# Photodiode problem help

So, technically, you can think of the photodiode as having a positive voltage. But there's no real reason to do this, it's just a convention.f

Hey guys, just another question regarding photonics. From looking at an I - V characteristic of a typical photodiode:

http://www.rp-photonics.com/img/photodiode.png [Broken]

I don't understand what it means by there being a negative voltage and a negative current. I suspect the negative in the current simply means that the charged particles move in the opposite direction mean while i don't understand what the negative voltage would mean. Is the negative voltage there because a supply of charge carriers are entering the diode from the power supply?

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If the charge particles are moving in the opposite direction as you say, what does that tell you about the potential (voltage)?

Hmmmm i guess what I am really getting at is how can u have a negative voltage. Does the negative voltage simple coincide with the direction that it is travelling?

Hmmmm i guess what I am really getting at is how can u have a negative voltage. Does the negative voltage simple coincide with the direction that it is travelling?
Indeed it does. Consider the gravitational analogy:
Your stood on the ground at the bottom of a ladder, here we define your (gravitational) potential energy to be zero. Now you climb 5 meters up the ladder, hence you gain 5mg joules of potential energy. Ergo your change in potential energy is +5mg. Now, you climb back down the ladder to ground level. At the top of the ladder you have 5mg of potential energy and now at the bottom you have 0 potential energy. Hence, you have lost 5mg of potential energy. Therefore, your change in potential energy is -5mg.​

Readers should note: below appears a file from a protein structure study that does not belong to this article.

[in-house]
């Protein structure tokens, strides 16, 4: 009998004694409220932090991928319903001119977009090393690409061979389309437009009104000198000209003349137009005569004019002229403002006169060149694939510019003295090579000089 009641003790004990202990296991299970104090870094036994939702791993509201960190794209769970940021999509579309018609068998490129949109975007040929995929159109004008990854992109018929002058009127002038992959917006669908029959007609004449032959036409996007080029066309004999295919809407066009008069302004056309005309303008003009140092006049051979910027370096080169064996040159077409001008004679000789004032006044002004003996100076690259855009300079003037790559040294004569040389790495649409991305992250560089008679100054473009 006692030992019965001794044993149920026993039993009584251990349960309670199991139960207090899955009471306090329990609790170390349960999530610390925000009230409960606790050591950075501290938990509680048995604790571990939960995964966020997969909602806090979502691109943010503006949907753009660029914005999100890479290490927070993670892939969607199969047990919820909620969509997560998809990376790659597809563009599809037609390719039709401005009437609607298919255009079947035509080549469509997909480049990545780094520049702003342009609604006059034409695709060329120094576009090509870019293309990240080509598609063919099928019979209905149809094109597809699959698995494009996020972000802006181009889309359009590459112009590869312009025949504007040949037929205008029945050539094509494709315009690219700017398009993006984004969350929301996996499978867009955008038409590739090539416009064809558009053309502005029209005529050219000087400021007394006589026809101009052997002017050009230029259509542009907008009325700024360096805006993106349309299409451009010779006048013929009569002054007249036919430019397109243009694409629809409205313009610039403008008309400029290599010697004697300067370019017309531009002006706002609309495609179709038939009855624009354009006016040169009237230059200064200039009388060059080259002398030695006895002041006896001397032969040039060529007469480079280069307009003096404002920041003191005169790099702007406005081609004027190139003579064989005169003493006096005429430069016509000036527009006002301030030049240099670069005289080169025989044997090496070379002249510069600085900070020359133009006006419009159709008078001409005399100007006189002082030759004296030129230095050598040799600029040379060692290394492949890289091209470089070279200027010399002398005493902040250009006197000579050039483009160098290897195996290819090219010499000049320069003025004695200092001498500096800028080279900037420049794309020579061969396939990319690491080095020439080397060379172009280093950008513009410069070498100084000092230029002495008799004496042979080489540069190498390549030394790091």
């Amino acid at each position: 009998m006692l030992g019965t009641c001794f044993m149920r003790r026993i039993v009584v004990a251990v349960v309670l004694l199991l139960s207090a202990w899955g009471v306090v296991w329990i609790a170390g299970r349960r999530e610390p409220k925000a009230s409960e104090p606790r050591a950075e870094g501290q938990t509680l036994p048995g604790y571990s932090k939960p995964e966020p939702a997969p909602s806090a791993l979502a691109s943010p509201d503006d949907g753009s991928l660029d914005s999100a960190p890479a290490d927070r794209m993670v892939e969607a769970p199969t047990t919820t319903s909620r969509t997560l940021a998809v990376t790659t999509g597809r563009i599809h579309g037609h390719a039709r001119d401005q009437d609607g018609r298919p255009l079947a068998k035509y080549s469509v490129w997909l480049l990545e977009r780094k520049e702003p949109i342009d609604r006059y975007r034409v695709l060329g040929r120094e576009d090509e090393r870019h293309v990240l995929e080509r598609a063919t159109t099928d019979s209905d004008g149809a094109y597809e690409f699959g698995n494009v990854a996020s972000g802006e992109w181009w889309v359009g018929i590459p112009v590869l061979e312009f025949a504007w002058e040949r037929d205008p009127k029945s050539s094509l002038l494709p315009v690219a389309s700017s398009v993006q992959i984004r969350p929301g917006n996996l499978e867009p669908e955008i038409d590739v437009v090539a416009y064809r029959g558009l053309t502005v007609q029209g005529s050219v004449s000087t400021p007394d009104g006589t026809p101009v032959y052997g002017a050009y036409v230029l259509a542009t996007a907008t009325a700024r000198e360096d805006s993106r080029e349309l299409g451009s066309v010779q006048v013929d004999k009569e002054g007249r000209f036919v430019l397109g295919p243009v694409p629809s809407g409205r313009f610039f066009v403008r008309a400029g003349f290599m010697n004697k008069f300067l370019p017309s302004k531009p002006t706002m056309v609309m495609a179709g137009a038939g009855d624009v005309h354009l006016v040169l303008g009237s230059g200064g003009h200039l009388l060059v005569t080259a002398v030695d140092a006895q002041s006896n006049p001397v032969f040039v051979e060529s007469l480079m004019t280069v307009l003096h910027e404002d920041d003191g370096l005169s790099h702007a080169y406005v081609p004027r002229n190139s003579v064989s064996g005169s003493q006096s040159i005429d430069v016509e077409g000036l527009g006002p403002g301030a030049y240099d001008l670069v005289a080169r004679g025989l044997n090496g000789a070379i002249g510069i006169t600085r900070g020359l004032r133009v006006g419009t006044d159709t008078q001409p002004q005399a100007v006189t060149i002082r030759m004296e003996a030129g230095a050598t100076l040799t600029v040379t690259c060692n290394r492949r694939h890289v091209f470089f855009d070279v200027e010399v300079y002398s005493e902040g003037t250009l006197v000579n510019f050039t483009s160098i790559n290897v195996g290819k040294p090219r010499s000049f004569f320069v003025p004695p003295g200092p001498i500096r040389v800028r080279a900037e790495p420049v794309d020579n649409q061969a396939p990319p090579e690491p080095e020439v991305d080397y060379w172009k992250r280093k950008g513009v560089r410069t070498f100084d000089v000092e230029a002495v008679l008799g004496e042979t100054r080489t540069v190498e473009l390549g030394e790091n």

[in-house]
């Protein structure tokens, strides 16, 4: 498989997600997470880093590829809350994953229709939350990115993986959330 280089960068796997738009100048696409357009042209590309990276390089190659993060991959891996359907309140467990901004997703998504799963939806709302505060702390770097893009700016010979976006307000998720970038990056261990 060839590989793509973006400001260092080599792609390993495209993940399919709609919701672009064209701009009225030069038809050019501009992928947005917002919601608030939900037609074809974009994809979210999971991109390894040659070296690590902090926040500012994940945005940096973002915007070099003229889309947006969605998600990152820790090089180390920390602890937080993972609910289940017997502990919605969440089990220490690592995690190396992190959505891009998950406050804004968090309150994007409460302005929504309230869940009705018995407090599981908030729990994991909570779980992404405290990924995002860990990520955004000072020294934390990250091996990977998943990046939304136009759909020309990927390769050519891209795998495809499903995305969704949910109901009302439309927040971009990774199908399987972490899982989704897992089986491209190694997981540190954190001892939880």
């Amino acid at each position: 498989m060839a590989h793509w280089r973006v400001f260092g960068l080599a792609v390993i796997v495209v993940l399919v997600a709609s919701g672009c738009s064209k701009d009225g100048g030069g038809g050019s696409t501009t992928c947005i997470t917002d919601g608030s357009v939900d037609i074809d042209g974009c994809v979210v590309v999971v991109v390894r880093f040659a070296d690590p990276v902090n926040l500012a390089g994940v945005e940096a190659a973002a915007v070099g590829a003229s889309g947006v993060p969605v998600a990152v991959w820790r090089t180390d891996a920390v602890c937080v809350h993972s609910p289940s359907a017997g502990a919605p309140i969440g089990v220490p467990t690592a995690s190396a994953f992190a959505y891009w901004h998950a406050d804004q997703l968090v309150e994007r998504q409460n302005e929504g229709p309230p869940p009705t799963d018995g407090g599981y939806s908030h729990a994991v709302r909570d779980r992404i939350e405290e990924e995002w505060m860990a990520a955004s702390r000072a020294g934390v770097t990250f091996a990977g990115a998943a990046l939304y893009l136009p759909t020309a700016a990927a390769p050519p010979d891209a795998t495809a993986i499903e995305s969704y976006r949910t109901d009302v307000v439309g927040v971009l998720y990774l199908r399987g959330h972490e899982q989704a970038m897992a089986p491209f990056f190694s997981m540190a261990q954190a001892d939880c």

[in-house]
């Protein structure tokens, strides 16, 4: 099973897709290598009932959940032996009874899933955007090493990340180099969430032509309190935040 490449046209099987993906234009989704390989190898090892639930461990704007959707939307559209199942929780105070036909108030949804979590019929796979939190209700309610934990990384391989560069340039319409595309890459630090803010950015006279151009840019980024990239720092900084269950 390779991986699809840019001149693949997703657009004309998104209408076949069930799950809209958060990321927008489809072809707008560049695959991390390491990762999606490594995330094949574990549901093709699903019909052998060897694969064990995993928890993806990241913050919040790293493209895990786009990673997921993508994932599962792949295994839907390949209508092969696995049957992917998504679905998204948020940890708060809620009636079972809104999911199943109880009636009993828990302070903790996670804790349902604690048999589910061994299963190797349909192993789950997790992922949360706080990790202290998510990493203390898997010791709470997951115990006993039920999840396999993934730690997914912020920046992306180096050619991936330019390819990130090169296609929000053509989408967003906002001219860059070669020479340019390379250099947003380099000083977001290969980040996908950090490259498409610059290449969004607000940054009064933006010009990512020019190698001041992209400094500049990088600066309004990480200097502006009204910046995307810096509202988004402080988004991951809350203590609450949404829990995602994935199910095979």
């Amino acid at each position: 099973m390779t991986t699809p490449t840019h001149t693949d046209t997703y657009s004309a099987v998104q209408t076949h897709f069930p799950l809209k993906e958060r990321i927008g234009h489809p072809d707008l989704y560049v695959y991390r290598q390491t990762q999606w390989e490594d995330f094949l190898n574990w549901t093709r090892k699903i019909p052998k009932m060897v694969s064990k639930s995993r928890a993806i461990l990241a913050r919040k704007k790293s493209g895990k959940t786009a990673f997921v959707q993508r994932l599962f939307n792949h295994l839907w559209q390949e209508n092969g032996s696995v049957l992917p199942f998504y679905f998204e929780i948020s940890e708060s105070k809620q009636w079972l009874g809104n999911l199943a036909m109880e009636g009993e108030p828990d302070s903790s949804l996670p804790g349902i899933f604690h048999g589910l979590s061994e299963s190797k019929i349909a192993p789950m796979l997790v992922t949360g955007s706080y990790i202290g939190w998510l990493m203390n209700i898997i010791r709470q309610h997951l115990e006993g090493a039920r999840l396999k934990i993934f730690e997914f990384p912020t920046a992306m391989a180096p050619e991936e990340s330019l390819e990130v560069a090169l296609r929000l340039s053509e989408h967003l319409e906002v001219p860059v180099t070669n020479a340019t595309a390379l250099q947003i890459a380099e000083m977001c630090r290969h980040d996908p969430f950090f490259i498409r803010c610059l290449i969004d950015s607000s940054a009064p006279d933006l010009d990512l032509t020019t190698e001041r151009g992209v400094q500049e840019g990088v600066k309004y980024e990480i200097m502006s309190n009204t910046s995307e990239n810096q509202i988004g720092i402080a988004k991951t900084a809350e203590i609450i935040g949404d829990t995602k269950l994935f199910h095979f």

Does that make sense?

That seems to make perfect sense I can't help thinking now with a reverse-biased diode, you obviously have some small leakage current that is defined as negative (due to the direction it is traveling). If we consider the movement of electrons, from negative to positive, does that mean that the tiny amount of electrons that are moving are infact moving to positive to negative? This is because the direction of current is opposite? Does that make sense? ALSO

What does it mean if something is said to have a reverse biase voltage of 4?

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That seems to make perfect sense I can't help thinking now with a reverse-biased diode, you obviously have some small leakage current that is defined as negative (due to the direction it is traveling). If we consider the movement of electrons, from negative to positive, does that mean that the tiny amount of electrons that are moving are infact moving to positive to negative? This is because the direction of current is opposite? Does that make sense? ALSO

What does it mean if something is said to have a reverse biase voltage of 4?
No, electrons will always move from a lower voltage to a higher one. A reverse bias simply means that a potential difference is applied across the diod in the opposite direction to which current would normally flow. Hence, you get a small amount of current leakage in the opposite direction to normal, but the electrons are still moving from a lower voltage to a higher one, it just happens that the voltage is applied in the opposite direction.